I’ll be honest: I never really got into CKY. At the time their popularity peaked, they were far too weird for my tastes. Looking back now, they have made some great music, often because of just how weird it is. Vocalist Deron Miller was a huge part of that, with his wide array of vocals being the signature of many CKY songs. This is important because on The Phoenix, CKY‘s first album of all-new material in nearly a decade, guitarist Chad I Ginsberg has stepped up to claim lead vocals after Miller’s departure, and he has a style all his own that, for better or worse, colors the 8 tracks contained within. Not that to say that drummer Jess Margera and bassist Matt Deis don’t also have their fingerprints all over this album, but Ginsberg’s vocals may be a point of contention for longtime CKY fans.
Different isn’t necessarily bad, however: Ginsberg’s style blends elements of Danzig, Ville Valo, and especially Dick Valentine (of Electric Six) into a theatrical, devilish croon. On opening track “Replaceable”, CKY ride a Monster Mash inspired synth hook and Ginsberg’s smooth, smirking vocals through one of the best choruses of the year, and the verses pound with a pulsing riff sprinkled with handclaps, coming across a bit like Clutch if Clutch ever had fun. Lead single “Days Of Self Destruction” is another highlight, with a groovy guitar line dueling with a throwback organ synth on the chorus riff and Ginsberg’s lower register getting a workout, with some downright evil sounding cleans. This song is proof that even if Ginsberg’s delivery is a bit more limited in range than Deron Miller’s, when the songs click, he can write a vocal hook with the best of them. There’s also an extended and flashy guitar solo that serves at the surprise third act and helps make the song as great as it is. “Unknown Enemy” blends horror and disco, and Matt Deis’s bassline is a hell of a lot of fun, but the chorus isn’t very distinguished much from the verses, and is completely forgettable. “Head For A Breakdown” is a softer song focused on a shrill synth riff and Ginsberg’s vocals. He really isn’t far off from Corey Taylor, and his vocals bolster the otherwise bland chorus. There’s also a phenomenal guitar solo that steals the show more than a little.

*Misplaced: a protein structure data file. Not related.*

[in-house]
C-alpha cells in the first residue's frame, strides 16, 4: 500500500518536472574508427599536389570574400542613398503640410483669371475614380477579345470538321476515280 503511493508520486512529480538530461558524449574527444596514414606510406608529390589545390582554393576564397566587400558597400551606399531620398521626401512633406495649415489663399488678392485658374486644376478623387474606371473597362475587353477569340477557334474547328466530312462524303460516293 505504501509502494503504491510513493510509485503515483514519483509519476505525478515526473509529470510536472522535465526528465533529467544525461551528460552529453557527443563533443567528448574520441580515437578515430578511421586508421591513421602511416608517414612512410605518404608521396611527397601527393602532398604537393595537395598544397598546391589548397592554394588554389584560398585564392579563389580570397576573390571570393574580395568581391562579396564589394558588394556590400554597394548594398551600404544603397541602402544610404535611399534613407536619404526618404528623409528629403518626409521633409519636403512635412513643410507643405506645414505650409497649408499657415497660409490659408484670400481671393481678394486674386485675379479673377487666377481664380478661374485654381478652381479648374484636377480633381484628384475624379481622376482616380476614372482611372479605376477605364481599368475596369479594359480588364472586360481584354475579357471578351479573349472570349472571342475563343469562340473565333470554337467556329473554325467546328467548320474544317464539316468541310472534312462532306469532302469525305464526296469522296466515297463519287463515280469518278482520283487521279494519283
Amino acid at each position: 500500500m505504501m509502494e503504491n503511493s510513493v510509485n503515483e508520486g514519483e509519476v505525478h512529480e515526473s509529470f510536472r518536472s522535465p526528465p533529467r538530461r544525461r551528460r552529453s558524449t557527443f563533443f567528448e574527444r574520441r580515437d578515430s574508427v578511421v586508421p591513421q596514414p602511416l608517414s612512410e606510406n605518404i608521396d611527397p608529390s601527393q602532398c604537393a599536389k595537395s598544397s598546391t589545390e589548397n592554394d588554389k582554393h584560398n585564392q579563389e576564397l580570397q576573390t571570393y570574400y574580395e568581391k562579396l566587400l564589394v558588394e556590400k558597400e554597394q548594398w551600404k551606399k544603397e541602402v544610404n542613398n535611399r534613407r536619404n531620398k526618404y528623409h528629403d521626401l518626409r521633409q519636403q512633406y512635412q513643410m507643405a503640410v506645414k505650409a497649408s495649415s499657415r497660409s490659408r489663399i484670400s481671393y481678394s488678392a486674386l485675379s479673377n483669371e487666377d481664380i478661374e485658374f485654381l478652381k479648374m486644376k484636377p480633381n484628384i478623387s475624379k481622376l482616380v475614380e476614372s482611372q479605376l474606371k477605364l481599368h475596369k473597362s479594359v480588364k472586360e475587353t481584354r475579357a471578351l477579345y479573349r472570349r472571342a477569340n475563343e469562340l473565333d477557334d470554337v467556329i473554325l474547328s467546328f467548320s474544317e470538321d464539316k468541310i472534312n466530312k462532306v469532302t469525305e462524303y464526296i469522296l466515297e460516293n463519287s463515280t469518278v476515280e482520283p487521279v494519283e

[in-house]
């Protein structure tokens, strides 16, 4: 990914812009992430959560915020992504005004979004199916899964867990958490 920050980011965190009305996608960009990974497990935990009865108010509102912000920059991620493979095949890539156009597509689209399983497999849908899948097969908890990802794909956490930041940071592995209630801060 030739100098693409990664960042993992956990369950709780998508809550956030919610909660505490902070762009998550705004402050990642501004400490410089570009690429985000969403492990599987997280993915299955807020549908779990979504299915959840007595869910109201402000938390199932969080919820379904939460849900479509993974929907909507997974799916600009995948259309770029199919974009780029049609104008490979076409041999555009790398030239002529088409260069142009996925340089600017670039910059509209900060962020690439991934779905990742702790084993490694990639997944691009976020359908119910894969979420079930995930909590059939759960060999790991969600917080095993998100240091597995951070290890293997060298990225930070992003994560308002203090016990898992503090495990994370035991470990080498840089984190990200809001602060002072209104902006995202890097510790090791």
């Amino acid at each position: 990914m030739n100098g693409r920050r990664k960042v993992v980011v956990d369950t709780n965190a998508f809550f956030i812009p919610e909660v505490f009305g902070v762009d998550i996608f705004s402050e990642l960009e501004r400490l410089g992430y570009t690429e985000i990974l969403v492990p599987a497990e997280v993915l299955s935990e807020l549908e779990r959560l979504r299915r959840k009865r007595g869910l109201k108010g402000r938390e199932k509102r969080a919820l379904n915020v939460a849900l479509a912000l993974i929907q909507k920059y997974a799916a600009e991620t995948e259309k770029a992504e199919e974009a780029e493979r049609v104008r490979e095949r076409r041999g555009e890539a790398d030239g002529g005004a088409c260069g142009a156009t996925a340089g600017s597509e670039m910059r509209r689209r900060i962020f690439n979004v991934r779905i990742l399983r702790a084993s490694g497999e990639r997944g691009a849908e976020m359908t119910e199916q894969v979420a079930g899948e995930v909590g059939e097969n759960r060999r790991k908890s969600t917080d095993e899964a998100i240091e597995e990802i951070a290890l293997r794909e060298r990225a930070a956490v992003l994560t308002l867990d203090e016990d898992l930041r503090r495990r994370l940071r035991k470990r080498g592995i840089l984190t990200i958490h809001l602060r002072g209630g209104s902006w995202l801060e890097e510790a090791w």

The back half of the album kicks off with “The Other Ones”, which has a bouncy riff reminiscent of Finger Eleven’s hit “Paralyzer”, but much like Unknown Enemy, the chorus is completely forgettable. “Wiping Off The Dead” sounds heavier, albeit mostly due to the excessive distortion rather than the notes being played (it actually sounds a little bit like angry Muse). Margera and Deis have a blast playing with some twisting rhythms, although aside from the main riff, there isn’t much else to the song. “Lies From You” may actually be the best track here, with one of the most fun riffs in recent memory and some unexpected turns between sing-along choruses. This is a song built around Ginsberg’s specific vocal habits, and it pays off big. Closing track “Better Than Get Even” has a lot of good elements: another gyrating riff, another sinister performance from Ginsberg, and a simple but groovy rhythm courtesy of Deis and Margera that channels classic Powerman 5000. When the song strays from that all-encompassing chorus, though, it flounders a bit and feels a little over-long.
CKY are making a statement with The Phoenix. This is a new CKY, risen from the ashes of the old CKY, both the same and radically different. When they are at their best, they can deliver some of the best songs of the year. They managed to do so with about half of The Phoenix, and the other half is still pleasant even if it’s less memorable. New fans will find a lot to enjoy, and old fans willing to give this a chance just might as well.